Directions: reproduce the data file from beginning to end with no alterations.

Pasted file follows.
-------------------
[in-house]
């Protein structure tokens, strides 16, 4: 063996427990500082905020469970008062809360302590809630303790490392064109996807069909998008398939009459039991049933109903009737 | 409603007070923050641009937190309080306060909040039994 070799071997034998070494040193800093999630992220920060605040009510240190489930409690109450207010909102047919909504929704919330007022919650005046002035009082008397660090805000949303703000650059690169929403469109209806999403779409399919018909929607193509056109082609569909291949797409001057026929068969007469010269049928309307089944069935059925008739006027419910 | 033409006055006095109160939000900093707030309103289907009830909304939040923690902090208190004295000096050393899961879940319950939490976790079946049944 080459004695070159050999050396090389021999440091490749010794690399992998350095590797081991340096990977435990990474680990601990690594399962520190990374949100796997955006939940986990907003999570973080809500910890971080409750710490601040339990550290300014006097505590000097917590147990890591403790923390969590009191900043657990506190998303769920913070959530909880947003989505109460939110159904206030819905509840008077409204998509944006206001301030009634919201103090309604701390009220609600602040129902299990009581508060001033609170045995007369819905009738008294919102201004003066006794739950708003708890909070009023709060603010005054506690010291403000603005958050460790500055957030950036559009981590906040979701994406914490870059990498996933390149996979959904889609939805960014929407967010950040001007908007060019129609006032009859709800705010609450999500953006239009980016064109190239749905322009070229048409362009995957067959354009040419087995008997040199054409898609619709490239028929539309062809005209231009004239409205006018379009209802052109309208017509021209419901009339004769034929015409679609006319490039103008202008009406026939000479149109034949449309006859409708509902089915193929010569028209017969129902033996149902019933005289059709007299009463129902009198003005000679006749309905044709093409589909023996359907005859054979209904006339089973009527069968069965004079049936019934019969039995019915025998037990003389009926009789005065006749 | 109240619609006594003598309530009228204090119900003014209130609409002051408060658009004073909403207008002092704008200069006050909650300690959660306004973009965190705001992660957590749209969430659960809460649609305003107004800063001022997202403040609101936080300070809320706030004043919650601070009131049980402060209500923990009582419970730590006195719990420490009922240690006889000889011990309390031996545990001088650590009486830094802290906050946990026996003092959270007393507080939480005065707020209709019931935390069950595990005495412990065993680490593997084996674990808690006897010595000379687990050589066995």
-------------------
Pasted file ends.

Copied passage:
[in-house]
């Protein structure tokens, strides 16, 4: 063996427990500082905020469970008062809360302590809630303790490392064109996807069909998008398939009459039991049933109903009737 | 409603007070923050641009937190309080306060909040039994 070799071997034998070494040193800093999630992220920060605040009510240190489930409690109450207010909102047919909504929704919330007022919650005046002035009082008397660090805000949303703000650059690169929403469109209806999403779409399919018909929607193509056109082609569909291949797409001057026929068969007469010269049928309307089944069935059925008739006027419910 | 033409006055006095109160939000900093707030309103289907009830909304939040923690902090208190004295000096050393899961879940319950939490976790079946049944 080459004695070159050999050396090389021999440091490749010794690399992998350095590797081991340096990977435990990474680990601990690594399962520190990374949100796997955006939940986990907003999570973080809500910890971080409750710490601040339990550290300014006097505590000097917590147990890591403790923390969590009191900043657990506190998303769920913070959530909880947003989505109460939110159904206030819905509840008077409204998509944006206001301030009634919201103090309604701390009220609600602040129902299990009581508060001033609170045995007369819905009738008294919102201004003066006794739950708003708890909070009023709060603010005054506690010291403000603005958050460790500055957030950036559009981590906040979701994406914490870059990498996933390149996979959904889609939805960014929407967010950040001007908007060019129609006032009859709800705010609450999500953006239009980016064109190239749905322009070229048409362009995957067959354009040419087995008997040199054409898609619709490239028929539309062809005209231009004239409205006018379009209802052109309208017509021209419901009339004769034929015409679609006319490039103008202008009406026939000479149109034949449309006859409708509902089915193929010569028209017969129902033996149902019933005289059709007299009463129902009198003005000679006749309905044709093409589909023996359907005859054979209904006339089973009527069968069965004079049936019934019969039995019915025998037990003389009926009789005065006749 | 109240619609006594003598309530009228204090119900003014209130609409002051408060658009004073909403207008002092704008200069006050909650300690959660306004973009965190705001992660957590749209969430659960809460649609305003107004800063001022997202403040609101936080300070809320706030004043919650601070009131049980402060209500923990009582419970730590006195719990420490009922240690006889000889011990309390031996545990001088650590009486830094802290906050946990026996003092959270007393507080939480005065707020209709019931935390069950595990005495412990065993680490593997084996674990808690006897010595000379687990050589066995």